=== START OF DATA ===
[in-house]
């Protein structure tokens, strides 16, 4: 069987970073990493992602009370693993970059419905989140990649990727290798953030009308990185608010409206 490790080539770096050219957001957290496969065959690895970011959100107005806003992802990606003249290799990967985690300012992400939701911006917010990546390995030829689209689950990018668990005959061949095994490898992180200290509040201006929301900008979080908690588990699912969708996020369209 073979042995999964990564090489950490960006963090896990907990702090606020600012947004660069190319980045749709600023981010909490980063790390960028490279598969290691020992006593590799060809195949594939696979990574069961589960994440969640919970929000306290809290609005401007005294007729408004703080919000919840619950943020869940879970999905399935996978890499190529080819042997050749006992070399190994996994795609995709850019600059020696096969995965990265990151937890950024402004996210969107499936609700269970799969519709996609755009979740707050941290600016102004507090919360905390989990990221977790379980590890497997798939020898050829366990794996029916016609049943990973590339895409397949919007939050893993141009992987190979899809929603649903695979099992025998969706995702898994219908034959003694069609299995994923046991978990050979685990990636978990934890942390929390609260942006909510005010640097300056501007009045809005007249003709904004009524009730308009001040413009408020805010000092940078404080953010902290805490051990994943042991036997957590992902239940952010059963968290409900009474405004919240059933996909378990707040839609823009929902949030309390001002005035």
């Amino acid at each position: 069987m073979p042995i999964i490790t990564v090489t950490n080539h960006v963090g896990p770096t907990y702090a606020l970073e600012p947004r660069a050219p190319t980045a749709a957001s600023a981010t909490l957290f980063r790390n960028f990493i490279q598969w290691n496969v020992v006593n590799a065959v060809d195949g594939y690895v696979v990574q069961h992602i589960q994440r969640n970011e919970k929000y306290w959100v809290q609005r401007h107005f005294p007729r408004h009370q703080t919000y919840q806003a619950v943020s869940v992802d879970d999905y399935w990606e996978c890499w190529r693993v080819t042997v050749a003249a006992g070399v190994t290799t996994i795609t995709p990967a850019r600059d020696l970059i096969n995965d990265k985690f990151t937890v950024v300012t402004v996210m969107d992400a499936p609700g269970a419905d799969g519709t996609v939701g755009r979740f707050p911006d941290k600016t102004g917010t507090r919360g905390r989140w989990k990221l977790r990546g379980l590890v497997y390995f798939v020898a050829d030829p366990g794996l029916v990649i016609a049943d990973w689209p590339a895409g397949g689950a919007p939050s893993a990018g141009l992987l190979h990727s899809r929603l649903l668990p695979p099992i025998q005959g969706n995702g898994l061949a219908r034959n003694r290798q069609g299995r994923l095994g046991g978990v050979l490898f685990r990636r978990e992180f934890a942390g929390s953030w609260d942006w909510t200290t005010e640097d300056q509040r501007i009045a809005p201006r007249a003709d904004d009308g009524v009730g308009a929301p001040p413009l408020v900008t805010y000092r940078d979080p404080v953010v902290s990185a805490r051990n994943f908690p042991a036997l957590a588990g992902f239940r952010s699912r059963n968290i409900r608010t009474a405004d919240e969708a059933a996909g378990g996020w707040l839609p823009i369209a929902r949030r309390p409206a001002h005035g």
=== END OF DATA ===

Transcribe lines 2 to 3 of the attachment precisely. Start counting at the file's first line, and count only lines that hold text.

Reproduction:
């Protein structure tokens, strides 16, 4: 069987970073990493992602009370693993970059419905989140990649990727290798953030009308990185608010409206 490790080539770096050219957001957290496969065959690895970011959100107005806003992802990606003249290799990967985690300012992400939701911006917010990546390995030829689209689950990018668990005959061949095994490898992180200290509040201006929301900008979080908690588990699912969708996020369209 073979042995999964990564090489950490960006963090896990907990702090606020600012947004660069190319980045749709600023981010909490980063790390960028490279598969290691020992006593590799060809195949594939696979990574069961589960994440969640919970929000306290809290609005401007005294007729408004703080919000919840619950943020869940879970999905399935996978890499190529080819042997050749006992070399190994996994795609995709850019600059020696096969995965990265990151937890950024402004996210969107499936609700269970799969519709996609755009979740707050941290600016102004507090919360905390989990990221977790379980590890497997798939020898050829366990794996029916016609049943990973590339895409397949919007939050893993141009992987190979899809929603649903695979099992025998969706995702898994219908034959003694069609299995994923046991978990050979685990990636978990934890942390929390609260942006909510005010640097300056501007009045809005007249003709904004009524009730308009001040413009408020805010000092940078404080953010902290805490051990994943042991036997957590992902239940952010059963968290409900009474405004919240059933996909378990707040839609823009929902949030309390001002005035």
């Amino acid at each position: 069987m073979p042995i999964i490790t990564v090489t950490n080539h960006v963090g896990p770096t907990y702090a606020l970073e600012p947004r660069a050219p190319t980045a749709a957001s600023a981010t909490l957290f980063r790390n960028f990493i490279q598969w290691n496969v020992v006593n590799a065959v060809d195949g594939y690895v696979v990574q069961h992602i589960q994440r969640n970011e919970k929000y306290w959100v809290q609005r401007h107005f005294p007729r408004h009370q703080t919000y919840q806003a619950v943020s869940v992802d879970d999905y399935w990606e996978c890499w190529r693993v080819t042997v050749a003249a006992g070399v190994t290799t996994i795609t995709p990967a850019r600059d020696l970059i096969n995965d990265k985690f990151t937890v950024v300012t402004v996210m969107d992400a499936p609700g269970a419905d799969g519709t996609v939701g755009r979740f707050p911006d941290k600016t102004g917010t507090r919360g905390r989140w989990k990221l977790r990546g379980l590890v497997y390995f798939v020898a050829d030829p366990g794996l029916v990649i016609a049943d990973w689209p590339a895409g397949g689950a919007p939050s893993a990018g141009l992987l190979h990727s899809r929603l649903l668990p695979p099992i025998q005959g969706n995702g898994l061949a219908r034959n003694r290798q069609g299995r994923l095994g046991g978990v050979l490898f685990r990636r978990e992180f934890a942390g929390s953030w609260d942006w909510t200290t005010e640097d300056q509040r501007i009045a809005p201006r007249a003709d904004d009308g009524v009730g308009a929301p001040p413009l408020v900008t805010y000092r940078d979080p404080v953010v902290s990185a805490r051990n994943f908690p042991a036997l957590a588990g992902f239940r952010s699912r059963n968290i409900r608010t009474a405004d919240e969708a059933a996909g378990g996020w707040l839609p823009i369209a929902r949030r309390p409206a001002h005035g």